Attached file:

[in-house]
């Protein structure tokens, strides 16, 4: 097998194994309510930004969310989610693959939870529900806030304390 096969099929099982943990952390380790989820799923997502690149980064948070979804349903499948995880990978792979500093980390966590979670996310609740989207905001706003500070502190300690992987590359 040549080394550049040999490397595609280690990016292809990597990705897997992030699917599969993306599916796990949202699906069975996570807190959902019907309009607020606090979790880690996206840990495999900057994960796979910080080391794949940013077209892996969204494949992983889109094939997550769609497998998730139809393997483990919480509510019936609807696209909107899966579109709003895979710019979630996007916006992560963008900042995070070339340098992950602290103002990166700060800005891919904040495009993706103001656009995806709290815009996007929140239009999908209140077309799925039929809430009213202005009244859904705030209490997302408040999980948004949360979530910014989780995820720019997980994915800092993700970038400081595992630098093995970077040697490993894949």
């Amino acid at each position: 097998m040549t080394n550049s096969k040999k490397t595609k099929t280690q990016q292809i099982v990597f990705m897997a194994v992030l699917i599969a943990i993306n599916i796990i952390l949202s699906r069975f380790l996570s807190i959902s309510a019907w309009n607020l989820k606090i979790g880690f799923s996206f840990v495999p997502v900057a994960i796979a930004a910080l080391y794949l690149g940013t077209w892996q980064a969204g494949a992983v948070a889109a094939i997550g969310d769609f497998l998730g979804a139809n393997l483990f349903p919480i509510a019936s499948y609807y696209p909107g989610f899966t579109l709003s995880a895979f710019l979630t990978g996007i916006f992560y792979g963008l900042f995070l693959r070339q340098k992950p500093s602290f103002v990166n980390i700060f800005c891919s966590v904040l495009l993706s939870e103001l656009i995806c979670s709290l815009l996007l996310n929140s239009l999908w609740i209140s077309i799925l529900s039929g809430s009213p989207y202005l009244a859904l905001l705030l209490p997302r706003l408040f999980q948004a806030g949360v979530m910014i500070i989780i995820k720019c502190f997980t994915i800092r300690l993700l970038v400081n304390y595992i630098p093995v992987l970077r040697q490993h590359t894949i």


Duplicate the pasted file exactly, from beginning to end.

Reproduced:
[in-house]
């Protein structure tokens, strides 16, 4: 097998194994309510930004969310989610693959939870529900806030304390 096969099929099982943990952390380790989820799923997502690149980064948070979804349903499948995880990978792979500093980390966590979670996310609740989207905001706003500070502190300690992987590359 040549080394550049040999490397595609280690990016292809990597990705897997992030699917599969993306599916796990949202699906069975996570807190959902019907309009607020606090979790880690996206840990495999900057994960796979910080080391794949940013077209892996969204494949992983889109094939997550769609497998998730139809393997483990919480509510019936609807696209909107899966579109709003895979710019979630996007916006992560963008900042995070070339340098992950602290103002990166700060800005891919904040495009993706103001656009995806709290815009996007929140239009999908209140077309799925039929809430009213202005009244859904705030209490997302408040999980948004949360979530910014989780995820720019997980994915800092993700970038400081595992630098093995970077040697490993894949």
């Amino acid at each position: 097998m040549t080394n550049s096969k040999k490397t595609k099929t280690q990016q292809i099982v990597f990705m897997a194994v992030l699917i599969a943990i993306n599916i796990i952390l949202s699906r069975f380790l996570s807190i959902s309510a019907w309009n607020l989820k606090i979790g880690f799923s996206f840990v495999p997502v900057a994960i796979a930004a910080l080391y794949l690149g940013t077209w892996q980064a969204g494949a992983v948070a889109a094939i997550g969310d769609f497998l998730g979804a139809n393997l483990f349903p919480i509510a019936s499948y609807y696209p909107g989610f899966t579109l709003s995880a895979f710019l979630t990978g996007i916006f992560y792979g963008l900042f995070l693959r070339q340098k992950p500093s602290f103002v990166n980390i700060f800005c891919s966590v904040l495009l993706s939870e103001l656009i995806c979670s709290l815009l996007l996310n929140s239009l999908w609740i209140s077309i799925l529900s039929g809430s009213p989207y202005l009244a859904l905001l705030l209490p997302r706003l408040f999980q948004a806030g949360v979530m910014i500070i989780i995820k720019c502190f997980t994915i800092r300690l993700l970038v400081n304390y595992i630098p093995v992987l970077r040697q490993h590359t894949i």